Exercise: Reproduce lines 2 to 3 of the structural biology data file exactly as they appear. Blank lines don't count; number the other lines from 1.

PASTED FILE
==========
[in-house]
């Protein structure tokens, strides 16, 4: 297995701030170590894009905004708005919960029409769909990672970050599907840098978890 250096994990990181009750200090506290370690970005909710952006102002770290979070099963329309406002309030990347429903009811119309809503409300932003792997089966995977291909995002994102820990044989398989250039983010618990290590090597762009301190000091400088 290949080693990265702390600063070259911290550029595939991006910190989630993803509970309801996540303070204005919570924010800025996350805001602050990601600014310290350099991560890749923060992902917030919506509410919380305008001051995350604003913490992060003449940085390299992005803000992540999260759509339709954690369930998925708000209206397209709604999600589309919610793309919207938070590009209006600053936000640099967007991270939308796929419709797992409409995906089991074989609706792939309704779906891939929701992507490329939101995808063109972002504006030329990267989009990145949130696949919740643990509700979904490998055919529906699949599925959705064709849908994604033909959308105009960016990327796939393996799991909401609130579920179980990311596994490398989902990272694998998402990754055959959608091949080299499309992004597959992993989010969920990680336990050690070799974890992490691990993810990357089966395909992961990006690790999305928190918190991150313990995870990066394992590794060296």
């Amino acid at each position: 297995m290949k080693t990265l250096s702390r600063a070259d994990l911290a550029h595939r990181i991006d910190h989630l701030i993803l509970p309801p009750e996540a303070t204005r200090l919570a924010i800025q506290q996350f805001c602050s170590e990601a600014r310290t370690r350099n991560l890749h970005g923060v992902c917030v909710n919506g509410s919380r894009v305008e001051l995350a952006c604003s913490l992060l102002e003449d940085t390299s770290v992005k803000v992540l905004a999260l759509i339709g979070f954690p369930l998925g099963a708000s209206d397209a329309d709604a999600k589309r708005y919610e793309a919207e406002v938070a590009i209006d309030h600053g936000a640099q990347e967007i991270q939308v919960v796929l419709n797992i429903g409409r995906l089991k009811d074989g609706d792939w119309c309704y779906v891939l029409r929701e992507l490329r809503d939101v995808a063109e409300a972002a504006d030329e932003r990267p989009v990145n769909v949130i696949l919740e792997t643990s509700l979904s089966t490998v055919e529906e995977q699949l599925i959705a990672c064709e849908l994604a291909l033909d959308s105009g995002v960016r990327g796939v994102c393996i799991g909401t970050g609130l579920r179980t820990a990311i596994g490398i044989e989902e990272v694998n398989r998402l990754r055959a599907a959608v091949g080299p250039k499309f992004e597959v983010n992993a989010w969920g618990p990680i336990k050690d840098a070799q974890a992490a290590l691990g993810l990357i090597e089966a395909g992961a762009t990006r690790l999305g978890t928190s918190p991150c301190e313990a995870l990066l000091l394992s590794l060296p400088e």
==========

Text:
């Protein structure tokens, strides 16, 4: 297995701030170590894009905004708005919960029409769909990672970050599907840098978890 250096994990990181009750200090506290370690970005909710952006102002770290979070099963329309406002309030990347429903009811119309809503409300932003792997089966995977291909995002994102820990044989398989250039983010618990290590090597762009301190000091400088 290949080693990265702390600063070259911290550029595939991006910190989630993803509970309801996540303070204005919570924010800025996350805001602050990601600014310290350099991560890749923060992902917030919506509410919380305008001051995350604003913490992060003449940085390299992005803000992540999260759509339709954690369930998925708000209206397209709604999600589309919610793309919207938070590009209006600053936000640099967007991270939308796929419709797992409409995906089991074989609706792939309704779906891939929701992507490329939101995808063109972002504006030329990267989009990145949130696949919740643990509700979904490998055919529906699949599925959705064709849908994604033909959308105009960016990327796939393996799991909401609130579920179980990311596994490398989902990272694998998402990754055959959608091949080299499309992004597959992993989010969920990680336990050690070799974890992490691990993810990357089966395909992961990006690790999305928190918190991150313990995870990066394992590794060296």
């Amino acid at each position: 297995m290949k080693t990265l250096s702390r600063a070259d994990l911290a550029h595939r990181i991006d910190h989630l701030i993803l509970p309801p009750e996540a303070t204005r200090l919570a924010i800025q506290q996350f805001c602050s170590e990601a600014r310290t370690r350099n991560l890749h970005g923060v992902c917030v909710n919506g509410s919380r894009v305008e001051l995350a952006c604003s913490l992060l102002e003449d940085t390299s770290v992005k803000v992540l905004a999260l759509i339709g979070f954690p369930l998925g099963a708000s209206d397209a329309d709604a999600k589309r708005y919610e793309a919207e406002v938070a590009i209006d309030h600053g936000a640099q990347e967007i991270q939308v919960v796929l419709n797992i429903g409409r995906l089991k009811d074989g609706d792939w119309c309704y779906v891939l029409r929701e992507l490329r809503d939101v995808a063109e409300a972002a504006d030329e932003r990267p989009v990145n769909v949130i696949l919740e792997t643990s509700l979904s089966t490998v055919e529906e995977q699949l599925i959705a990672c064709e849908l994604a291909l033909d959308s105009g995002v960016r990327g796939v994102c393996i799991g909401t970050g609130l579920r179980t820990a990311i596994g490398i044989e989902e990272v694998n398989r998402l990754r055959a599907a959608v091949g080299p250039k499309f992004e597959v983010n992993a989010w969920g618990p990680i336990k050690d840098a070799q974890a992490a290590l691990g993810l990357i090597e089966a395909g992961a762009t990006r690790l999305g978890t928190s918190p991150c301190e313990a995870l990066l000091l394992s590794l060296p400088e």